Biofuel Market Is Close To a Tipping Point
After years of talking about the potential of biofuels and conducting sporadic demonstration flights powered partially by alternatives to kerosene, experts in the field of sustainable aviation says that the industry could be moving toward a tipping point where meaningful volumes are produced and consumed.
While there remains a long way to go before sustainable aviation fuels can be scaled up enough to make an impact on the airline industry’s rapidly expanding carbon footprint, a partnership approach involving airlines, OEMs and fuel producers, together with a more favorable regulatory framework, could help to accelerate the process.
Flying less often – the approach advocated by environmental groups and even some industry insiders – remains unpalatable to airlines. But with public pressure growing, particularly in Europe where climate-change protests by groups such as Extinction Rebellion are fairly routine, airlines that are seen to be transitioning away from fossil fuels could be rewarded in the longer term.
A handful of airlines have invested in aviation biofuel producers or have committed to buying specified volumes of low-carbon fuels. In 2015, United Airlines announced a $30 million investment in household waste-to-biofuel producer Fulcrum BioEnergy; Cathay Pacific has likewise agreed to take an equity stake in Fulcrum, and JetBlue Airways will soon start taking delivery of a renewable jet fuel derived from non-food plant oils via a 10-year offtake agreement signed in 2016 with SG Preston.
In addition, Qantas Airways will start using SG Preston’s biofuel to power its Los Angeles-Australia flights at a 50/50 blend from 2020, after signing a 10-year agreement with the Philadelphia-based producer in 2017. In the UK, Virgin Atlantic is working with LanzaTech to bring fuel derived from the waste gases of steel mills into regular use in its aircraft, while British Airways has entered a partnership with Velocys to develop a series of facilities that convert household waste into renewable jet fuel.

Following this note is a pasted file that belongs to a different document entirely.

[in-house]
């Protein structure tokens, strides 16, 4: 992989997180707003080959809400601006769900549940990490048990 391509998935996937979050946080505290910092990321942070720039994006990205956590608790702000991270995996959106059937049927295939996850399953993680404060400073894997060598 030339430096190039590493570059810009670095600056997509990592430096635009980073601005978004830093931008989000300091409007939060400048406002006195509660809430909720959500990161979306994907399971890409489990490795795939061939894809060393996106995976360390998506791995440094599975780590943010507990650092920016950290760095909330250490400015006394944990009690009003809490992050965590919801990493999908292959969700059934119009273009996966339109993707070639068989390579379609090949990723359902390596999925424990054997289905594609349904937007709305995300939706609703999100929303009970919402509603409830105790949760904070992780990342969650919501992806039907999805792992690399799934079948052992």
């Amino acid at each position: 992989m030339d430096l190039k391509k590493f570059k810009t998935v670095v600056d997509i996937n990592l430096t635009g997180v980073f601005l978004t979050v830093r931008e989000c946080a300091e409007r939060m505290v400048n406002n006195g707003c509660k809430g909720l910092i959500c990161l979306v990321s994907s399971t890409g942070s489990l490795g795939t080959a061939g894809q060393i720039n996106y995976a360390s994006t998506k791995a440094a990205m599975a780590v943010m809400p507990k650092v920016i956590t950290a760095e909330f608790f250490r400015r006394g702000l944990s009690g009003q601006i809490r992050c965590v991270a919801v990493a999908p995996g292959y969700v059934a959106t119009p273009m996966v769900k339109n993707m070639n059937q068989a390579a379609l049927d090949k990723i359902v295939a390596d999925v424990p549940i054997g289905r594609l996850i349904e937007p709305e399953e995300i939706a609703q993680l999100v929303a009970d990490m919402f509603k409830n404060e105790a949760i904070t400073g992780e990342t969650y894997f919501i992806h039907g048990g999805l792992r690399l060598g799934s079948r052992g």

Meanwhile, in January, following three years of research, Etihad Airways became the first carrier to operate a commercial flight from Abu Dhabi to Amsterdam – a Boeing 787-9 with GEnx-1B engines powered partially by biofuel derived from salicornia plants grown in saltwater in the desert. The salicornia is fertilized by the same fish and shrimp that are used to provide food for local people, and wastewater is diverted to a mangrove forest, which researchers say “provides valuable carbon storage before the naturally filtered and treated effluent is discharged back into the sea.”
“We’ve seen the first flights, but these one-offs are now moving into structural programs, says Maarten van Dijk, CEO of Netherlands-based SkyNRG. “Over the last 4-5 years, airlines have been using the buying power of their balance sheets to enable new production capabilities.” SkyNRG supplies sustainable aviation fuel to its co-founder and shareholder KLM as well as more than 20 other airlines.
“There is no one silver bullet, but this shows the realization of future-thinking airlines that they need to get involved in building up the supply chain,” van Dijk says.
On top of the $30 million equity investment in Fulcrum, United agreed to jointly develop up to five biofuel factories located near its hubs and to purchase at least 90 million gal. of sustainable aviation fuel per year from Fulcrum for a minimum of 10 years.
United used 4.1 billion gal. of fuel last year.
Boeing’s next goal is to see green diesel – a biofuel made from vegetable oil, waste cooking oil and waste animal fats, which is already in use in ground transportation – certified for aviation. In 2014, the airframer operated a test flight with its EcoDemonstrator 787 powered with a 15% blend of green diesel in its left engine.
A small but growing number of airports now offer sustainable jet fuel through their main fueling infrastructure. Oslo Airport became the first in early 2016, when it announced that through collaboration with Air BP, Norwegian airport operator Avinor and SkyNRG, all aircraft landing in Oslo, could have biofuel delivered from the airport’s main fuel farm via the existing hydrant mechanism.
“I would challenge the connotation that [development of the sustainable jet fuel market] has been slow. We have seen significant progress in a relatively short period of time,” says Sean Newsum, director of environmental strategy at Boeing Commercial Airplanes. “We’re talking about providing a product that is competitive with petroleum fuels, with their century-old infrastructure and industry. That is no small feat.”
“We are approaching a tipping point,” he says. “This is a very long-term project for the aviation industry, but it can and will happen.
“The groundwork has been laid.”